National Award-Winning News Cameraman and Sanibel Resident Charles Ray Photography Exhibit in FGCU Library Gallery
FORT MYERS, FL - Award-winning NBC news cameraman, resident of Sanibel Island and walking history book, Charles Ray, will be honored on Thursday, Oct. 31 during an opening reception for a photography exhibit of his work in the Florida Gulf Coast University Library Gallery. Ray will answer questions and talk informally about his work at 5 p.m.
Earlier this year, Ray donated his photo archives to FGCU. The collection, formally known as the Charles Ray Photo Archives, includes photographs, negatives, journals, audiotapes, videotapes, photography books and periodicals, a newsreel camera, a sound newsreel projector, 16mm film and other associated keepsakes.
“In his travels with NBC News, Charles Ray has been everywhere, seen everything and met everyone of national and international renown,” director of Advancement, Linda Lehtomaa, said when the archives were donated. “We are thrilled that his photographs and other memorabilia resulting from his 25 years as a photojournalist with NBC News will now reside at FGCU.”
Dean of the College of Arts and Sciences Carolyn Gray said, “Thi exhibit, curated by Morgan Paine, Art program leader, provides only a glimpse into the richness of the archival collection. Professor Paine has included works that relate to important historical events, the photographer, manipulated images, memorabilia and the Southwest Florida natural environment.”
Ray’s career began in 1953 in Cadillac, Mich., at WWTV. He later moved to KWWL in Iowa and returned to Michigan at WNEM. He settled in Chicago in 1961, working first for WGN and then switching to NBC News Chicago in 1965.
Ray was an eyewitness to many historical events in the latter part of the 20th century. He covered every presidential campaign from 1960 to 1987 and social-changing measures, such as the Martin Luther King Jr. march in Selma, Ala.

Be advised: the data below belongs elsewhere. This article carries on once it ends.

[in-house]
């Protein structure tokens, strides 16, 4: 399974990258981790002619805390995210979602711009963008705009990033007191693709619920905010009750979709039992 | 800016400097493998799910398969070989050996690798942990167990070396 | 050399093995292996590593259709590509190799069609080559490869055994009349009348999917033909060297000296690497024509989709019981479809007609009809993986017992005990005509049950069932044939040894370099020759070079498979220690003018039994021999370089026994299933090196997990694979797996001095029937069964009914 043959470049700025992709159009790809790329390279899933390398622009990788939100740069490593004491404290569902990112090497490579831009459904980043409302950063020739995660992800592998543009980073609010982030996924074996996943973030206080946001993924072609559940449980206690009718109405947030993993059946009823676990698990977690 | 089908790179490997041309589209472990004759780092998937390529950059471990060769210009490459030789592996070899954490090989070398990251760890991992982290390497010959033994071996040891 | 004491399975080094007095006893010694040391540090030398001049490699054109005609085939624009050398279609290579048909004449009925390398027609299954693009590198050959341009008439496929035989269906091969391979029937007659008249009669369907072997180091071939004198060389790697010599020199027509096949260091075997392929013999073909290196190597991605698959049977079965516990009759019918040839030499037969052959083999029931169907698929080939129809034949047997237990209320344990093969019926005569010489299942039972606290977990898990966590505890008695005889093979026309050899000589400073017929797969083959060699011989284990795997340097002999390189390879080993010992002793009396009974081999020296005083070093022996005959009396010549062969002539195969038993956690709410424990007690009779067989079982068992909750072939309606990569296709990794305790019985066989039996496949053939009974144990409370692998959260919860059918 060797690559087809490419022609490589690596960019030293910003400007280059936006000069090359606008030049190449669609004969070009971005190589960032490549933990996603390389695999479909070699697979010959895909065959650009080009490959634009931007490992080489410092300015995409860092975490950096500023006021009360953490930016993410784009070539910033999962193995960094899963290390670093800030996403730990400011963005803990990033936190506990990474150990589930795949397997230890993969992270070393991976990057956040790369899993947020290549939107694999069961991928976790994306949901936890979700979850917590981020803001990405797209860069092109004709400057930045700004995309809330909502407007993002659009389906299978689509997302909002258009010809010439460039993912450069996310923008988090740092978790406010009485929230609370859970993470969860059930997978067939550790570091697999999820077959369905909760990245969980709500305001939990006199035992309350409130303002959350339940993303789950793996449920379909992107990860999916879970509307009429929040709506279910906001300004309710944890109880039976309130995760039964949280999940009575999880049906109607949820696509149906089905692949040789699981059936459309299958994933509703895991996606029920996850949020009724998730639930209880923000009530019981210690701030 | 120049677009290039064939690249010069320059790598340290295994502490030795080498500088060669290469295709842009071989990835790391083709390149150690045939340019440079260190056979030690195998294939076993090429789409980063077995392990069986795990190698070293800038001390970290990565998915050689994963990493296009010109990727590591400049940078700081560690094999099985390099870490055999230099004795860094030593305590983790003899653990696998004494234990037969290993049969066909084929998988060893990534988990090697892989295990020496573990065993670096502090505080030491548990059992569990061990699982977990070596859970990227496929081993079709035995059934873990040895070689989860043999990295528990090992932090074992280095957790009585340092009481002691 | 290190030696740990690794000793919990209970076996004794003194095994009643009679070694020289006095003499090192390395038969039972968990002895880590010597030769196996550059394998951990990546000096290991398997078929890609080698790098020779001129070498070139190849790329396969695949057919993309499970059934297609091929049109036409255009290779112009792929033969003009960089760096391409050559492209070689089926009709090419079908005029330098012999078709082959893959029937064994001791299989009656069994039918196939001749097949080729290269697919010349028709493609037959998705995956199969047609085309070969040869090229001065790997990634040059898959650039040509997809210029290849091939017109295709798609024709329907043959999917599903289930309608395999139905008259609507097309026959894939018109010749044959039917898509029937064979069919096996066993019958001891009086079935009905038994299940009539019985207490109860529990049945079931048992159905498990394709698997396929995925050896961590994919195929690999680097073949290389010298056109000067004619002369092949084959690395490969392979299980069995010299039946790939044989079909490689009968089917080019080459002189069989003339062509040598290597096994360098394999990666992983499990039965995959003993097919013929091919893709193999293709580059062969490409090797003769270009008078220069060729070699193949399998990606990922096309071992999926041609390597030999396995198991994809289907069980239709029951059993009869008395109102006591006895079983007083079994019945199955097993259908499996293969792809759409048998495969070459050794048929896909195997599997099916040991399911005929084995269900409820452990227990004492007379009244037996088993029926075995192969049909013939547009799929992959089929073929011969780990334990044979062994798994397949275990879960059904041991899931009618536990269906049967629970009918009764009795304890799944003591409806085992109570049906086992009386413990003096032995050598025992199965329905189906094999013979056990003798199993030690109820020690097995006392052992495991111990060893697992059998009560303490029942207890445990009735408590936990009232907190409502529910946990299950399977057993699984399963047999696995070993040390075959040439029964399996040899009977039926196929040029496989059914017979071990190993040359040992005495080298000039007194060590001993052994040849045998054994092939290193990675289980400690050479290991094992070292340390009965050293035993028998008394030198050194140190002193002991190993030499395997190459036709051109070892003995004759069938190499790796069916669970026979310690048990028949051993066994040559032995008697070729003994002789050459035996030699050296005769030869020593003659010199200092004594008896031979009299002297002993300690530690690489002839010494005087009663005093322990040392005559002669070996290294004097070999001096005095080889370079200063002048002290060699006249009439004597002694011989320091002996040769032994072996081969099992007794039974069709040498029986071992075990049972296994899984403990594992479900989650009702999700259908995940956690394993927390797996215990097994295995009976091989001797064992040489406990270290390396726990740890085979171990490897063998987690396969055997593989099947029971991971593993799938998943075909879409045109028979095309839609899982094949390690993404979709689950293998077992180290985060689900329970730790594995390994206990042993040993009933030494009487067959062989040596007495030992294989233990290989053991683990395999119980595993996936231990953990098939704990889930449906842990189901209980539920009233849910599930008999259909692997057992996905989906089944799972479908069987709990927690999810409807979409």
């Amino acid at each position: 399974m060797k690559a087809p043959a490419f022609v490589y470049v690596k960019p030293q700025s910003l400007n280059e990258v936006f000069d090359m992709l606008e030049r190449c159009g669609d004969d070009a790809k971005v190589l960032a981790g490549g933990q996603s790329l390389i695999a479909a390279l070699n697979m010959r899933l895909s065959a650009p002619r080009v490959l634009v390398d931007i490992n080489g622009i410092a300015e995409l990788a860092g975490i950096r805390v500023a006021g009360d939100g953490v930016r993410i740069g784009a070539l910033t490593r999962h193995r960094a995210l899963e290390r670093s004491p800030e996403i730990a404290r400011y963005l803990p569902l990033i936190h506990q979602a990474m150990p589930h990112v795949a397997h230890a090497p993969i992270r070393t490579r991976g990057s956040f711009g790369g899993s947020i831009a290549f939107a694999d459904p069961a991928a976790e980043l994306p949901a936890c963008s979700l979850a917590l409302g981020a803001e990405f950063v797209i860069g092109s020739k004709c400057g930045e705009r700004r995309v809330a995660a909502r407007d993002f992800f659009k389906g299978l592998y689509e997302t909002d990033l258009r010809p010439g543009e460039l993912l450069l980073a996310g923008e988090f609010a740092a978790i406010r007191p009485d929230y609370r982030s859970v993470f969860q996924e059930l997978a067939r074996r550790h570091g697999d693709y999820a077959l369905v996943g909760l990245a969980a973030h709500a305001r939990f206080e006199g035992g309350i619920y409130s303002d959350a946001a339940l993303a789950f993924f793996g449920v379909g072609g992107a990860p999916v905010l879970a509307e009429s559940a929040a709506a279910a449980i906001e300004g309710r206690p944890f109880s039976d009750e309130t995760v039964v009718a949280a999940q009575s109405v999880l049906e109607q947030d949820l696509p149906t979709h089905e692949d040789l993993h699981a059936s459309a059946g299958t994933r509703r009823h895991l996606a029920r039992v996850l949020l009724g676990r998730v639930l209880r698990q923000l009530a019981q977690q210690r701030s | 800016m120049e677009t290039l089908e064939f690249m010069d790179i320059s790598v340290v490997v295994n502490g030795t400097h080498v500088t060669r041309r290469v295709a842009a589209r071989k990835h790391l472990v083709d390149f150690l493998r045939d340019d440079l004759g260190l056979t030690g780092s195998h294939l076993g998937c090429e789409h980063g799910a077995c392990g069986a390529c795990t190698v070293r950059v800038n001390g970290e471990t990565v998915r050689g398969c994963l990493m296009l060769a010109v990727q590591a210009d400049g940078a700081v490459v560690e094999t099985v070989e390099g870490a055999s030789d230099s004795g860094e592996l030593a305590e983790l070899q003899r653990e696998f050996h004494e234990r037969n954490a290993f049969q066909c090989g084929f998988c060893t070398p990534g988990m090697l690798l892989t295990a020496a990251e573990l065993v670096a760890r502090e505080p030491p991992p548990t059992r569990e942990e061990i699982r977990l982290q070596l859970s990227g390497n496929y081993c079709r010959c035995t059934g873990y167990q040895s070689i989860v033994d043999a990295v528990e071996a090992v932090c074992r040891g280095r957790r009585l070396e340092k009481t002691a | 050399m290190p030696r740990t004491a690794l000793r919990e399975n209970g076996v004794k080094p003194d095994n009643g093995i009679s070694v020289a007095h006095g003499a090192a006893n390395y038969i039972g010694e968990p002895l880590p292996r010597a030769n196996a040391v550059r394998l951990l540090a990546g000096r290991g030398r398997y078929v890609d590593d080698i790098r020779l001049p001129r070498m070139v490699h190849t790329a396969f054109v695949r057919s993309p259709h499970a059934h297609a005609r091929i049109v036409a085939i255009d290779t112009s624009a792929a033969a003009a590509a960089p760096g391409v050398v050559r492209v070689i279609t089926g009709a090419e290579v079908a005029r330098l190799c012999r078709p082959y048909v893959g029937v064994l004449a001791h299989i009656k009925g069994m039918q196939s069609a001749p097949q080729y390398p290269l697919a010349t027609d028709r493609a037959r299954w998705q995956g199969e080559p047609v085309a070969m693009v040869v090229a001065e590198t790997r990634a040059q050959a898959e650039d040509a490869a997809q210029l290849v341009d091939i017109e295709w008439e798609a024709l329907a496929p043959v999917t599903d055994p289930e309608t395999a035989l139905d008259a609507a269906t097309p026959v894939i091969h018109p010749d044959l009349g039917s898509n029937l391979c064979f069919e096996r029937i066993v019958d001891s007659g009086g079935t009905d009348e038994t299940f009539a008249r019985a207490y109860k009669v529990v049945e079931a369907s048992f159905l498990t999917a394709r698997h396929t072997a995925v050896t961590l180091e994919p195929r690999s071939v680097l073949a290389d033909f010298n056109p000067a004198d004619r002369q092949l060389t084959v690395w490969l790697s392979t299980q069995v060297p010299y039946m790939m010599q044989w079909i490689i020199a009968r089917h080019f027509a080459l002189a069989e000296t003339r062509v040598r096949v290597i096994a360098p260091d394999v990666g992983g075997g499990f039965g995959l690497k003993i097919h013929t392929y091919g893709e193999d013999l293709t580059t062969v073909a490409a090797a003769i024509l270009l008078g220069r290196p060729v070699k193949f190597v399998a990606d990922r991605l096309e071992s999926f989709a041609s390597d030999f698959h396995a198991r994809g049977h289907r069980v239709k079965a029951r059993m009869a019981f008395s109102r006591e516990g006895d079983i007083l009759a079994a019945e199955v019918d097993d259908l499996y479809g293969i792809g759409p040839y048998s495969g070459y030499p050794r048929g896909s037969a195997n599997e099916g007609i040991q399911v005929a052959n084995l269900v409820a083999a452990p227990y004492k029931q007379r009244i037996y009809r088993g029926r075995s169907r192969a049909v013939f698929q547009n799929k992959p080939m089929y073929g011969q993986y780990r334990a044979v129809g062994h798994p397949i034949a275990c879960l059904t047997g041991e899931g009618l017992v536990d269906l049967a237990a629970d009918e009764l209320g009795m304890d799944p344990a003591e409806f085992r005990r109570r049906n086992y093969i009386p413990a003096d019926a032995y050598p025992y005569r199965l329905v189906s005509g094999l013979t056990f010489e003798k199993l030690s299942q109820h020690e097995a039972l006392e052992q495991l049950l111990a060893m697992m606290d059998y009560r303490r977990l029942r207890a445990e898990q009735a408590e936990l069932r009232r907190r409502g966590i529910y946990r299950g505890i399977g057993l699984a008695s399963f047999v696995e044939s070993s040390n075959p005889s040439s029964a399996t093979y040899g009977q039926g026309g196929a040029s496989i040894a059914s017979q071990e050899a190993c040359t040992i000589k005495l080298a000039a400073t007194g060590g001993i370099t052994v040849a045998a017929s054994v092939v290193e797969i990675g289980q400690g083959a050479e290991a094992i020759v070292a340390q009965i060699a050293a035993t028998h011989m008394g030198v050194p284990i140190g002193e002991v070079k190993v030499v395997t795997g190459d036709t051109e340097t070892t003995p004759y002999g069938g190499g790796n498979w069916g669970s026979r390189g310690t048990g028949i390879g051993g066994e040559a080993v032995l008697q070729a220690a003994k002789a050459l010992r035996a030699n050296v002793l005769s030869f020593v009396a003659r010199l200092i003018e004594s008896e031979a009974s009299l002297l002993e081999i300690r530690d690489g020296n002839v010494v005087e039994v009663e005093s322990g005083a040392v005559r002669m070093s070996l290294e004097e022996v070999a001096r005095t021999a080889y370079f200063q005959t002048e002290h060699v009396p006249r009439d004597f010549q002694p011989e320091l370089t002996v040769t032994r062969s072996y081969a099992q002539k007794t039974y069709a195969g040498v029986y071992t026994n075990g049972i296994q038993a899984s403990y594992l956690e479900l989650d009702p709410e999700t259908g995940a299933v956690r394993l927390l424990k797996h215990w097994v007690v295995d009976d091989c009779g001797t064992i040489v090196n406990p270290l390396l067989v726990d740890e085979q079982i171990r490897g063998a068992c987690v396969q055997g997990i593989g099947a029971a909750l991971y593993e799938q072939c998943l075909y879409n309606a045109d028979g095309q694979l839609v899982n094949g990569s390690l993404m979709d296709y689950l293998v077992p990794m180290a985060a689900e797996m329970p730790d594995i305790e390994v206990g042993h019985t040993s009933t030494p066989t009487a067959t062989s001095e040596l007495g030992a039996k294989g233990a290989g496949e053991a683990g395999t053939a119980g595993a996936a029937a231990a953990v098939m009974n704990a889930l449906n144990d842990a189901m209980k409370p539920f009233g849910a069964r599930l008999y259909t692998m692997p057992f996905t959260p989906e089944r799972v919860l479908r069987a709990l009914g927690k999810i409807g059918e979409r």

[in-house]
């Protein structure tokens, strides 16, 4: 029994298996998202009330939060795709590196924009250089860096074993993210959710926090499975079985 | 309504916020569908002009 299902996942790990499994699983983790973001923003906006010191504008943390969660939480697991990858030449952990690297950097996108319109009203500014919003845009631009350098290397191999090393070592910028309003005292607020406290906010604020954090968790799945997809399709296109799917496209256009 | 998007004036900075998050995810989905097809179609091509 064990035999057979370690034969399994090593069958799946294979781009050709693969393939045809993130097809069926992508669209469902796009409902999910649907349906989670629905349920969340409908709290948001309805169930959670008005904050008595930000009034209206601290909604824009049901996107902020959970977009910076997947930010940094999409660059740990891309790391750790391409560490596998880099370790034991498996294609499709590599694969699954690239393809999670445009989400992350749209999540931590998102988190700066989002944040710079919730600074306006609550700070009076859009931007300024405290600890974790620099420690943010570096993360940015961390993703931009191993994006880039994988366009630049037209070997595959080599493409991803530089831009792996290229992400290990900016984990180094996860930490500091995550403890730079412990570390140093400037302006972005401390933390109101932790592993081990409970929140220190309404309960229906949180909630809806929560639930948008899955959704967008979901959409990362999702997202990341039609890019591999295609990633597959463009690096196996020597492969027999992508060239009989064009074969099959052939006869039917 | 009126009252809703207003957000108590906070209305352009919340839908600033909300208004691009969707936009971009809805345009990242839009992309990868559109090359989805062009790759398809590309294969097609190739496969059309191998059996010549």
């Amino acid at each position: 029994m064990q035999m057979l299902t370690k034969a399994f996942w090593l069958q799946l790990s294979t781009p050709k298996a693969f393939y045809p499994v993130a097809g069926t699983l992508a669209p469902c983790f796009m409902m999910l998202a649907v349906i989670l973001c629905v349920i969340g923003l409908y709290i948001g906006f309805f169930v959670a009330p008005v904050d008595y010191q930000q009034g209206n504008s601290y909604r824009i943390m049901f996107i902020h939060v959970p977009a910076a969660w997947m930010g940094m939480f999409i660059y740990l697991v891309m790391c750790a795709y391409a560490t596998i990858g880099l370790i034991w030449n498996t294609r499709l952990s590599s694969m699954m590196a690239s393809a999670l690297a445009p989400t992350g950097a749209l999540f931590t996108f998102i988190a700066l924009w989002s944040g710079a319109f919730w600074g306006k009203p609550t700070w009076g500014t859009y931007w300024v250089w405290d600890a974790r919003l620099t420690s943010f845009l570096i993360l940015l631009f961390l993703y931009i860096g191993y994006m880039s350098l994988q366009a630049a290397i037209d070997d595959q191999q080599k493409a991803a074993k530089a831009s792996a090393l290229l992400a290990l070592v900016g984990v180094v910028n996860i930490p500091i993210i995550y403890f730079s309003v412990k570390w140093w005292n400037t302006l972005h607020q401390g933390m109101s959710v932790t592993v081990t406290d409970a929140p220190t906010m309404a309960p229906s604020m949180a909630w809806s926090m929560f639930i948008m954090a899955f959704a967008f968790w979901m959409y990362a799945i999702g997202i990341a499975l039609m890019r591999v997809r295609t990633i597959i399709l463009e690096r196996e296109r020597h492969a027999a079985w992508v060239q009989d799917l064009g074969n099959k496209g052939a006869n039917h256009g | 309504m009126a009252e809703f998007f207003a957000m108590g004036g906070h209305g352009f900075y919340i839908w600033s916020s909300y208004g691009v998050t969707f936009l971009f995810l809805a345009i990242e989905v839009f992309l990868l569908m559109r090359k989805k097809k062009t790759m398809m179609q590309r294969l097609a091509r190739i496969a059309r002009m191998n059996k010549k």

Some of Ray’s filming is legendary, including footage of the bloody clash between police and anti-Vietnam War demonstrators at the 1968 Democratic Convention in Chicago, and a bombing during the rebel insurrection in Nicaragua that was so close that when it aired - unedited - it included a 30-second blackout.
Ray also filmed Anwar Sadat’s historic visit in 1977 with Menachem Begin in Jerusalem and the 1978 Jonestown massacre in Guyana. He has had several stories appear on the Today Show and he personally suffered through a horrific police beating in Cleveland during unrest.
Still, he never stopped believing in his work. “Take away the camera and you wouldn’t have television news,” Ray said.
The Academy of Television Arts and Sciences and the National Press Photographers Association both honored Ray. He has awards from the Illinois Press Photographers Association and the Chicago Press Photographers Association, including three-time Cameraman of the Year.
Ray also completed a book about his career, The Life of a Network Newsreel Cameraman, from the diary he kept for 30 years. He has conducted numerous workshops and lectures.
For more information, contact Gray at (941) 590-7155.